Endpoint Classification: Safety/Efficacy Study
Intervention Model: Parallel Assignment
Masking: Double Blind (Subject, Caregiver, Investigator, Outcomes Assessor)
Primary Purpose: Treatment
  • Methamphetamine
  • Amphetamine Dependence
  • Pharmacogenetics
  • Methamphetamine Dependence
  • Substance Abuse
Drug: Bupropion
Bupropion dose will start at 150 mg per day (one 150 mg sustained release tablet per day) for days 1-3 of the first week. The dose will then be increased to 300 mg per day (one 150 mg sustained release tablet twice daily) on day 4 and will remain 300 mg per day until the last week of the medication phase, when the dose will be decreased to 150 mg per day (one 150 mg sustained release tablet per day) for the last three days. The medication treatment phase is for 12 weeks.
Other Names:
  • Zyban
  • Wellbutrin
  • Active Comparator: Bupropion
    Bupropion dose will start at 150 mg per day (one 150 mg sustained release tablet per day) for days 1-3 of the first week. The dose will then be increased to 300 mg per day (one 150 mg sustained release tablet twice daily) on day 4 and will remain 300 mg per day until the last week of the medication phase, when the dose will be decreased to 150 mg per day (one 150 mg sustained release tablet per day) for the last three days.
    Intervention: Drug: Bupropion
  • Placebo Comparator: Sugar Pill
    Intervention: Drug: Bupropion
Heinzerling KG, Swanson AN, Hall TM, Yi Y, Wu Y, Shoptaw SJ. Randomized, placebo-controlled trial of bupropion in methamphetamine-dependent participants with less than daily methamphetamine use. Addiction. 2014 Nov;109(11):1878-86. doi: 10.1111/add.12636. Epub 2014 Aug 5.

*   Includes publications given by the data provider as well as publications identified by ClinicalTrials.gov Identifier (NCT Number) in Medline.
 
Completed
84
July 2013
December 2012   (final data collection date for primary outcome measure)

Inclusion Criteria:

  1. 18 years of age or older;
  2. meet DSM-IV criteria for methamphetamine dependence;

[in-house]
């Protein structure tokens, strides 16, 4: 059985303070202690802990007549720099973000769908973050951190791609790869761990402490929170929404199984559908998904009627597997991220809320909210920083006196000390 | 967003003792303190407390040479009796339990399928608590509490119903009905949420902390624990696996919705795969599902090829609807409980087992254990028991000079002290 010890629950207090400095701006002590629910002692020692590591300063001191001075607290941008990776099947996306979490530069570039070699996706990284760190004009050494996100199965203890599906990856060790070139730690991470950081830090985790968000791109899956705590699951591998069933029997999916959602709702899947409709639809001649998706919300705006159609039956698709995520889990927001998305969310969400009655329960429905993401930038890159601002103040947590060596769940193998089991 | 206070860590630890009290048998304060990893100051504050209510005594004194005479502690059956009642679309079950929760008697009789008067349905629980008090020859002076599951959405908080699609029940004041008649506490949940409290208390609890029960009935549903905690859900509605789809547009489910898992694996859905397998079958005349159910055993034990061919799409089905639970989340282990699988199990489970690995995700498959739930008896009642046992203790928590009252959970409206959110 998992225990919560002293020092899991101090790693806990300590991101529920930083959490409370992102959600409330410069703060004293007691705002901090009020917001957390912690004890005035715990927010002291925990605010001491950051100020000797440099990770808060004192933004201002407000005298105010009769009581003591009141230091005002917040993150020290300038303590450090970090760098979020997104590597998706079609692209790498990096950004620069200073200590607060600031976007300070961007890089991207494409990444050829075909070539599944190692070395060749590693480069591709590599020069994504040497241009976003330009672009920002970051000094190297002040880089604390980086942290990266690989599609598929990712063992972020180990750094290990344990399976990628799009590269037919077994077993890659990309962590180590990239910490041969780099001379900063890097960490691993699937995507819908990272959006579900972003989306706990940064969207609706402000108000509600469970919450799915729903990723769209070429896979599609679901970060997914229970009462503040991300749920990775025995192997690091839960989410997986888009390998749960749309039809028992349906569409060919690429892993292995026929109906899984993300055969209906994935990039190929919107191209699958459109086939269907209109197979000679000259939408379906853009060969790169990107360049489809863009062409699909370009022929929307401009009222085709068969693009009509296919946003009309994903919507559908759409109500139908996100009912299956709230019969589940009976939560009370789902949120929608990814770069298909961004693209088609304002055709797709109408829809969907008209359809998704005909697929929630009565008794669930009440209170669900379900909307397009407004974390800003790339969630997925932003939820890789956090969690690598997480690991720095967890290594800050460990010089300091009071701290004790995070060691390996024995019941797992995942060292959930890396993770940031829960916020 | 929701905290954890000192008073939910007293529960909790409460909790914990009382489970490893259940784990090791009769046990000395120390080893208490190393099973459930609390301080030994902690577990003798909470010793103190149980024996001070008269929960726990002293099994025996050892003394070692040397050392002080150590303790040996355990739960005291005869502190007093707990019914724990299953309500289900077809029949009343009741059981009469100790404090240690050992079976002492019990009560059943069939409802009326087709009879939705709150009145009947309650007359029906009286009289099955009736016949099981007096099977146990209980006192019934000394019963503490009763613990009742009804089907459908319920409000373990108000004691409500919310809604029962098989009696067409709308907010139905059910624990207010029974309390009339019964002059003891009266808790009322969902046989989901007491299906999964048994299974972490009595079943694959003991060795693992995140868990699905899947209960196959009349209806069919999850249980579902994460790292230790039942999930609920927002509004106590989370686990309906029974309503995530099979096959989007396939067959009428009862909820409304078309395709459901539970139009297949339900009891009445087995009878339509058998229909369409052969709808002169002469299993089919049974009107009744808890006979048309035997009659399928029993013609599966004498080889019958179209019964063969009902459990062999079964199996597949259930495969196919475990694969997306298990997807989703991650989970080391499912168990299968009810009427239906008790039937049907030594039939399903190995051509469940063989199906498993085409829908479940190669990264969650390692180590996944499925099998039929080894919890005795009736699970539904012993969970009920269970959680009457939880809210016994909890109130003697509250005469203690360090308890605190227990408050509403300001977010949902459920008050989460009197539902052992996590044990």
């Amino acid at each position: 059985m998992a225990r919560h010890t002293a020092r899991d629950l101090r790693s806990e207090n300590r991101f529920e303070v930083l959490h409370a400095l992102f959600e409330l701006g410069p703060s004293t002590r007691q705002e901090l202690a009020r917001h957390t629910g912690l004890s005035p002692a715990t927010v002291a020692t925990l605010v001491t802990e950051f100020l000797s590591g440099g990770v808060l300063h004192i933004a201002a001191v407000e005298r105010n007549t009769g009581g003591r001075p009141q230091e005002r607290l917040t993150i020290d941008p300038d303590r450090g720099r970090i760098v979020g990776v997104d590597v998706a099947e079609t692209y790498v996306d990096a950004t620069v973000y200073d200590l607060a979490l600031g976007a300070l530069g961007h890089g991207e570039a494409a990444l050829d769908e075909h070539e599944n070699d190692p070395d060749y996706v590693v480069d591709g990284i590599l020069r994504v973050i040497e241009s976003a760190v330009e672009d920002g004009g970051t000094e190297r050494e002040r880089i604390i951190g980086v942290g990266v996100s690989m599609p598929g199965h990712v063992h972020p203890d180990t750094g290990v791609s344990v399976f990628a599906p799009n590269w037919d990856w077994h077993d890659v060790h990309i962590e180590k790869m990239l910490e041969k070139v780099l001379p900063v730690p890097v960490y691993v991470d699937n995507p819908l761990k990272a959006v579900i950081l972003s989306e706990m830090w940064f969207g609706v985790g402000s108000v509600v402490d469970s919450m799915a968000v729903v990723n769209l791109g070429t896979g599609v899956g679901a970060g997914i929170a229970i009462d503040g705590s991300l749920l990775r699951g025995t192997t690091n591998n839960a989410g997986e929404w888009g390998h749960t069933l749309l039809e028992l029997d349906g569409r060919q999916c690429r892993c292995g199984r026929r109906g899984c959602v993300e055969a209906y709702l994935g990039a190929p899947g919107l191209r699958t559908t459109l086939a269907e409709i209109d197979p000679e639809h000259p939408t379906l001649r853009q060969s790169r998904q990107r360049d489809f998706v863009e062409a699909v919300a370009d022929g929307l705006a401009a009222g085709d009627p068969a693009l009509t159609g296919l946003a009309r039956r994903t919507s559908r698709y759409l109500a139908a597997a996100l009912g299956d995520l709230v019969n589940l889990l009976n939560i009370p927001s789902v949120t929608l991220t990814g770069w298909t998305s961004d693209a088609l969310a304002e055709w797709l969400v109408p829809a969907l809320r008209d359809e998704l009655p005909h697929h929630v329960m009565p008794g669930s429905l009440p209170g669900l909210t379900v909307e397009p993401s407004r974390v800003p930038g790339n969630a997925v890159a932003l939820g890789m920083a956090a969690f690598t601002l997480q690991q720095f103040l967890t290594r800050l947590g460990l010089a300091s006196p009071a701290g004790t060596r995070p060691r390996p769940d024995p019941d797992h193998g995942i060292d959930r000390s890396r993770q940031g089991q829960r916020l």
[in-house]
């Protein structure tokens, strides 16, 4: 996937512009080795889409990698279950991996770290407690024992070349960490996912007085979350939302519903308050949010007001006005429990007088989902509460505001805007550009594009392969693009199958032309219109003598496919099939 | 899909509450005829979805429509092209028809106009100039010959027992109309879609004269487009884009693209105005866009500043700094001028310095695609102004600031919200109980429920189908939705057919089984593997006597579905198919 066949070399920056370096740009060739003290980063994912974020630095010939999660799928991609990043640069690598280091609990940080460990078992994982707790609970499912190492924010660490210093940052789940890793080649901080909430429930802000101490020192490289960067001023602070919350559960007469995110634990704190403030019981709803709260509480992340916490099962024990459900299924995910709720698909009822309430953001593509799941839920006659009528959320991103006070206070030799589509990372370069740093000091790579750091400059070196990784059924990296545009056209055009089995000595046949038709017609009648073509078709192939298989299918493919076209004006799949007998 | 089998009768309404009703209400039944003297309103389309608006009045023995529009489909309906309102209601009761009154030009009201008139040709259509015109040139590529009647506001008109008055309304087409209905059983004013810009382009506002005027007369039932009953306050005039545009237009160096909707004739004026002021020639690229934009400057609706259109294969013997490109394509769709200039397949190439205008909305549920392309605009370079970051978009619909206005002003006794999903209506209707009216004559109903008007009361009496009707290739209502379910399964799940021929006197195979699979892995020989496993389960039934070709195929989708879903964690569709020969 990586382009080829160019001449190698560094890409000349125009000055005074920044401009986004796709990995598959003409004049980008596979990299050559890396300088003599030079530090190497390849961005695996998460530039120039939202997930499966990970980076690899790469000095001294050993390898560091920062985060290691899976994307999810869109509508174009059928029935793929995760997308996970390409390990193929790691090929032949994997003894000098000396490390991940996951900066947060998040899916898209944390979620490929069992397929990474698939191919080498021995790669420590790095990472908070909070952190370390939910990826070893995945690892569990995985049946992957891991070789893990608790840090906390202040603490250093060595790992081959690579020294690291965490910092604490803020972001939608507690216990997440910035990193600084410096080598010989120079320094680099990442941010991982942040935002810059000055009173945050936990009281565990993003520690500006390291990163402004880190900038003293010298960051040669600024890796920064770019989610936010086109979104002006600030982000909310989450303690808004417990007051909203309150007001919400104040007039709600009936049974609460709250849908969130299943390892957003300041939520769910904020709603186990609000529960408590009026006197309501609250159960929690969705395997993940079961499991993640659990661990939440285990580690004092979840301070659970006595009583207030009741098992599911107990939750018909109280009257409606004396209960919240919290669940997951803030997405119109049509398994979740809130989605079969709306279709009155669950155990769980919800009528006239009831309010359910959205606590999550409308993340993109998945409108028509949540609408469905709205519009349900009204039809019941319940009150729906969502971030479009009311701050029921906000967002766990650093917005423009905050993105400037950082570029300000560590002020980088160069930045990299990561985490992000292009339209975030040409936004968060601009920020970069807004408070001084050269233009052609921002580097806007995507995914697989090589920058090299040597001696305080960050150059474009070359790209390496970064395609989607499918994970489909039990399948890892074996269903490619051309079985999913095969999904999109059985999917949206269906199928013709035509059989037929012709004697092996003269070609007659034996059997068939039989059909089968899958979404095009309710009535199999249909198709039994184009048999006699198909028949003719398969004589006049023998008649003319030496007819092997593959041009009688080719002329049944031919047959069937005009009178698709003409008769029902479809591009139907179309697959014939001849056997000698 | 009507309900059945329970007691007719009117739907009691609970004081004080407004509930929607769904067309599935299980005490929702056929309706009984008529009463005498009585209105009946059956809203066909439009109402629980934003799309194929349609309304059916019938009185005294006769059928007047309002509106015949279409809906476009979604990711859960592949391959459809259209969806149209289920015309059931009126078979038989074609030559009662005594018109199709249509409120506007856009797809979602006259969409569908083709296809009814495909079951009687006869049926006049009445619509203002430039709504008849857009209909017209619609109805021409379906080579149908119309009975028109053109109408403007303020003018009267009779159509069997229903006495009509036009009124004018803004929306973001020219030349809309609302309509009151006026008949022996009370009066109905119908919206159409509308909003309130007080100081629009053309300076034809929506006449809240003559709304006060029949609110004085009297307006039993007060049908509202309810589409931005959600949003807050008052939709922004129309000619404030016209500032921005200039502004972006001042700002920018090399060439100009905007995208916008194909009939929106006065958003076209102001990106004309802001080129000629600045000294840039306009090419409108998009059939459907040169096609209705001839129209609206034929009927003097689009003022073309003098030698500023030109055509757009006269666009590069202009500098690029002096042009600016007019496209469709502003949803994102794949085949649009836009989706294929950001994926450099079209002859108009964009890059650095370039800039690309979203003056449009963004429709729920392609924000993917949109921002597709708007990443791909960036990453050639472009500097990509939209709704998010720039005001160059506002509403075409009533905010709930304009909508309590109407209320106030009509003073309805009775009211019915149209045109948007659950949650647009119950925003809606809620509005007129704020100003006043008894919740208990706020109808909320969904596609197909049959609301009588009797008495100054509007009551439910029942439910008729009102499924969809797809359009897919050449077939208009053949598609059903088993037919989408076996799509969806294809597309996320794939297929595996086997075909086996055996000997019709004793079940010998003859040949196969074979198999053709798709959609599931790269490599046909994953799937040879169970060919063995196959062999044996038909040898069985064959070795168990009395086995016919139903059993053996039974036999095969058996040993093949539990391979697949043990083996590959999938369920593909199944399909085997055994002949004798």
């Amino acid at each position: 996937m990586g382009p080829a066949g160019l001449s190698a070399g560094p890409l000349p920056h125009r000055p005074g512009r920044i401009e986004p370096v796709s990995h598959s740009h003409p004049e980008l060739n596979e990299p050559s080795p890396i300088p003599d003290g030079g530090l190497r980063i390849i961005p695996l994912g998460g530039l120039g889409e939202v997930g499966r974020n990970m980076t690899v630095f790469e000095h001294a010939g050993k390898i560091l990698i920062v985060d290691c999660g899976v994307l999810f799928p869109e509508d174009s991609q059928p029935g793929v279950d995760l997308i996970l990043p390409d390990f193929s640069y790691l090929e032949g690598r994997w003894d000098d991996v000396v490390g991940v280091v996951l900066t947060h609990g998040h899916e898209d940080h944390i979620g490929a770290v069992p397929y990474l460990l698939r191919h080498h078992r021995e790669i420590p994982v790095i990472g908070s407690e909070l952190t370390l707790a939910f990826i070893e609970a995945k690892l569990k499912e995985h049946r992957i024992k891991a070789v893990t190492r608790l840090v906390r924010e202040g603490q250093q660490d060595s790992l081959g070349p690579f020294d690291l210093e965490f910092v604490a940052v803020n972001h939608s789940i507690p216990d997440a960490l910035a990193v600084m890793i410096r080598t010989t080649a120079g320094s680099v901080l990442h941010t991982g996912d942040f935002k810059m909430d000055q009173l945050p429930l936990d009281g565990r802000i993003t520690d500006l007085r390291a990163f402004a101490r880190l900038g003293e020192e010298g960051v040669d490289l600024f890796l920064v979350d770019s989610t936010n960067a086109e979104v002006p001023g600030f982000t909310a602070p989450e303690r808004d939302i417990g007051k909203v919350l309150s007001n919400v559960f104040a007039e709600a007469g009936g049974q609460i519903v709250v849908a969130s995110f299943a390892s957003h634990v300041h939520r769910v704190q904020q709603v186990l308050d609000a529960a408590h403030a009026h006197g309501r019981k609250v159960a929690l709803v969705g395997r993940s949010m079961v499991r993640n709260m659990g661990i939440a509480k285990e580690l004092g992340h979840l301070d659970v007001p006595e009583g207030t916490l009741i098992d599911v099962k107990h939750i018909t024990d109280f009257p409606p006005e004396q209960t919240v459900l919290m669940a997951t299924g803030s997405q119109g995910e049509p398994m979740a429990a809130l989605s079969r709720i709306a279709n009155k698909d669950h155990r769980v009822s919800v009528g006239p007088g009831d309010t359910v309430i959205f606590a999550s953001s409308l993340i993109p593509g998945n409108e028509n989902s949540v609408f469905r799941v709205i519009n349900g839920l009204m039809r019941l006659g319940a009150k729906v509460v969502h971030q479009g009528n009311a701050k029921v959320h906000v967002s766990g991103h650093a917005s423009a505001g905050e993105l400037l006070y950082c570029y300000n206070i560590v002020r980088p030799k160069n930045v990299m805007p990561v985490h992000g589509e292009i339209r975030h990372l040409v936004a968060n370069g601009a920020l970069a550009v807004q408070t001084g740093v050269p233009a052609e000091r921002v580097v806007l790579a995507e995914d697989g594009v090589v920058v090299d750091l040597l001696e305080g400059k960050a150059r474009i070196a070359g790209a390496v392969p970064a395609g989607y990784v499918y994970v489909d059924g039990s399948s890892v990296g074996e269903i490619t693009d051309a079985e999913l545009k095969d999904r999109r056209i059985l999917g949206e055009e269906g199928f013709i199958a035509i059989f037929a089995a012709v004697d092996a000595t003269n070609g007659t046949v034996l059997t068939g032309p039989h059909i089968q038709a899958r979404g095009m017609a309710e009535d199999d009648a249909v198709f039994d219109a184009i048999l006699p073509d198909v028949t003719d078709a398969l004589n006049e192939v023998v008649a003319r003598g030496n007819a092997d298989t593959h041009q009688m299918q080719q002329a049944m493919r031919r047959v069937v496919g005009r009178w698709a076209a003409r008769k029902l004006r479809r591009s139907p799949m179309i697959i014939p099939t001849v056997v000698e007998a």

3. seeking treatment for MA problems;
  4. specific range of methamphetamine use in the 30 days prior to study entry;
  5. willing and able to comply with study procedures, including genotyping;
  6. willing and able to provide written informed consent;
  7. if female, not pregnant or lactating and willing to use an acceptable method of barrier birth control (e.g. condoms) during the trial.

Exclusion Criteria:

  1. have a medical condition that, in the study physician's judgment, may interfere with safe study participation (e.g., active TB, unstable cardiac, renal, or liver disease, unstable diabetes);
  2. have a current neurological disorder (e.g., organic brain disease, dementia) or major psychiatric disorder not due to substance abuse (e.g., schizophrenia, bipolar disorder) as assessed by the SCID or a medical history which would make study agent compliance difficult or which would compromise informed consent, or recent (past 30 days) history of suicide attempts and/or current serious suicidal intention or plan as assessed by the SCID;
  3. currently on prescription medication that is contraindicated for use with bupropion;
  4. have current dependence on cocaine, opiates, alcohol, or benzodiazepines as defined by DSM-IV-TR;
  5. have a history of alcohol dependence within the past three years;
  6. have a history of a seizure disorder;
  7. have a medical condition (such as serious head injury) that is associated with increased risk of seizures or on a medication that lowers the seizure threshold;
  8. have a history of anorexia or bulimia;
  9. have current hypertension uncontrolled by medication, or any other circumstances that, in the opinion of the investigators, would compromise participant safety;
  10. have a history of sensitivity to bupropion.
Both
18 Years and older
No
Contact information is only displayed when the study is recruiting subjects
United States
 
NCT00833443
KH_K23, P50DA018185, K23DA023558, DPMC
Yes
Keith Heinzerling, University of California, Los Angeles
University of California, Los Angeles
National Institute on Drug Abuse (NIDA)
Principal Investigator: Keith G Heinzerling, MD MPH UCLA Dept of Family Medicine
University of California, Los Angeles
January 2014

ICMJE     Data element required by the International Committee of Medical Journal Editors and the World Health Organization ICTRP